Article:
Austria has over 2,000 high schools with around 610,000 students. The 70 universities in Austria are majority public with 12 private universities. Public universities offer free tuition with students paying modest fees.  Specialized universities concentrate in the arts (6), medicine (3), applied sciences (22) and teacher education (14).  A total of 353,200 students current study in universities nationwide with 25% international students, a large pool of students that U.S. institutes could target for their programs. 

According to the Austrian Agency for International Cooperation in Education and Research, there are around 50 million euros available for scholarships and grant programs allowing students to finance their studies in Austria and internationally. With approval from a student’s home university, they may study abroad at their school’s international partner university. Therefore, close cooperation with Austrian universities is an important key to for U.S. universities to attract Austrian students.



  • Establishing cooperation with local universities is a very effective way to enter the Austrian market. Exchange programs, which are usually a semester long, are highly attractive to Austrian students. U.S. universities need to know that once an exchange program has been established, they are also expected to send a similar number of American students to Austrian universities.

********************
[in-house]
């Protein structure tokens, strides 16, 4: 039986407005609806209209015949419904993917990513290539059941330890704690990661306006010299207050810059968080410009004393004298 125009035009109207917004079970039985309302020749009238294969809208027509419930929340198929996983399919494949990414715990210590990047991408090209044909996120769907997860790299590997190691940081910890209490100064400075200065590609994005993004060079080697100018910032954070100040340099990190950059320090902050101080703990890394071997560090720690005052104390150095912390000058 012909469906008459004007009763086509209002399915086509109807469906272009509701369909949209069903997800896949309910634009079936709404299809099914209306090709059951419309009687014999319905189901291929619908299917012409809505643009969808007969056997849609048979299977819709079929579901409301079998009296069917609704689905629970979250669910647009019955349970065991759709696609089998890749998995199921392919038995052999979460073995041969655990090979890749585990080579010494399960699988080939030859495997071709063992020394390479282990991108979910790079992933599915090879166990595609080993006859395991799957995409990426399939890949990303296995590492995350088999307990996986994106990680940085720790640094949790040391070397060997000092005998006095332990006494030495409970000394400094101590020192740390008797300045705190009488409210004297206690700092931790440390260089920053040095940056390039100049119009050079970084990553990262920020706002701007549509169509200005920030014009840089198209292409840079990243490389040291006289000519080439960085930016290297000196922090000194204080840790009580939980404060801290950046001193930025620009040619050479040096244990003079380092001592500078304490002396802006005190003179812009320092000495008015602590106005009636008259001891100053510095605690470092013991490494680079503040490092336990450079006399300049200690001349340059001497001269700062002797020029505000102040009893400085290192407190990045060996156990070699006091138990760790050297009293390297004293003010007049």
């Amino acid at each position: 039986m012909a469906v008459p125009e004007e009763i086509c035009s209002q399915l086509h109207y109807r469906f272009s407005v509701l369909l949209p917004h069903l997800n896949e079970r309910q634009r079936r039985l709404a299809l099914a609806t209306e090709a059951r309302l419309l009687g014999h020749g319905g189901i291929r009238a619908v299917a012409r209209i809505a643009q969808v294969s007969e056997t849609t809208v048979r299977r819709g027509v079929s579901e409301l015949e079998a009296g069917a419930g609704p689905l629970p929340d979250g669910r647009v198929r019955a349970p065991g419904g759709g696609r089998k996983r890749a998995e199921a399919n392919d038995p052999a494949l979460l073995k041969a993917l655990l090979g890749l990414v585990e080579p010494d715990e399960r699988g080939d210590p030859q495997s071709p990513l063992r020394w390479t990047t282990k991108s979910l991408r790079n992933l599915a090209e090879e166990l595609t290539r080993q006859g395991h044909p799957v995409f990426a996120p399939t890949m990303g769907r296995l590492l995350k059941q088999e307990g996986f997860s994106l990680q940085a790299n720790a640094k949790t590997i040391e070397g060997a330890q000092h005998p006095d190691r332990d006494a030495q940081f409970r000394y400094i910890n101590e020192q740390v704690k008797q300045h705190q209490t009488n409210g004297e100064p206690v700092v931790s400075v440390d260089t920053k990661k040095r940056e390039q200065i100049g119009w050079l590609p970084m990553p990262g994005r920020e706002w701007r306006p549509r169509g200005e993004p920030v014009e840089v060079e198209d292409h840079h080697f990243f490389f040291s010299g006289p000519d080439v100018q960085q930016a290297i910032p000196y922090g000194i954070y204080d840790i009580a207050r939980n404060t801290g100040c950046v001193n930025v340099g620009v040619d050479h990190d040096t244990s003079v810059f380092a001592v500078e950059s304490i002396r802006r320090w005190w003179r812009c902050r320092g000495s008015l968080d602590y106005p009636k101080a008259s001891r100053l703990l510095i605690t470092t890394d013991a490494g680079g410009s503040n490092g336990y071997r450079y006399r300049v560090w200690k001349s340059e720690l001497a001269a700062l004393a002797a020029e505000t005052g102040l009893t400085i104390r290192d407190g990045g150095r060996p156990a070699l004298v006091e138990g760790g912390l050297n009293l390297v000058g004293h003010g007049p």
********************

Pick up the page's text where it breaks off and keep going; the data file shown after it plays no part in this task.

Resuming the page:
• Intensive English Language Programs/Short-term Exchanges are very popular as the value of English in the world of business continues to grow. Short, non-degree programs are proving to be successful as well, not only for university students but also for working professionals, who seek to further develop their professional skills.
  • E-learning is a growing trend in Austria so a sound approach for attracting Austrian students, as well as full-time professionals, who desire to study further. The ability to earn college credits through online study and is also gaining popularity in Austria.

The U.S. government’s Education USA advising center is active in Austria providing student advising and promoting Study in USA.
The U.S. Commercial Service Austria can structure customized introductions and promotional programs for interested U.S. university and other education institutions to meet targeted Austrian universities, schools and private entities.  Unlike in some other countries, Austrian students do not work through private educational representatives to find international study opportunities.


Largest Student Fair in Austria

BeSt³ Student Fair
Vienna, Austria
March 5 – 8, 2020




CS Austria Contact

Robee Sallegue, Commercial Assistant
U.S. Commercial Service – Austria


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Austria Education Trade Development and Promotion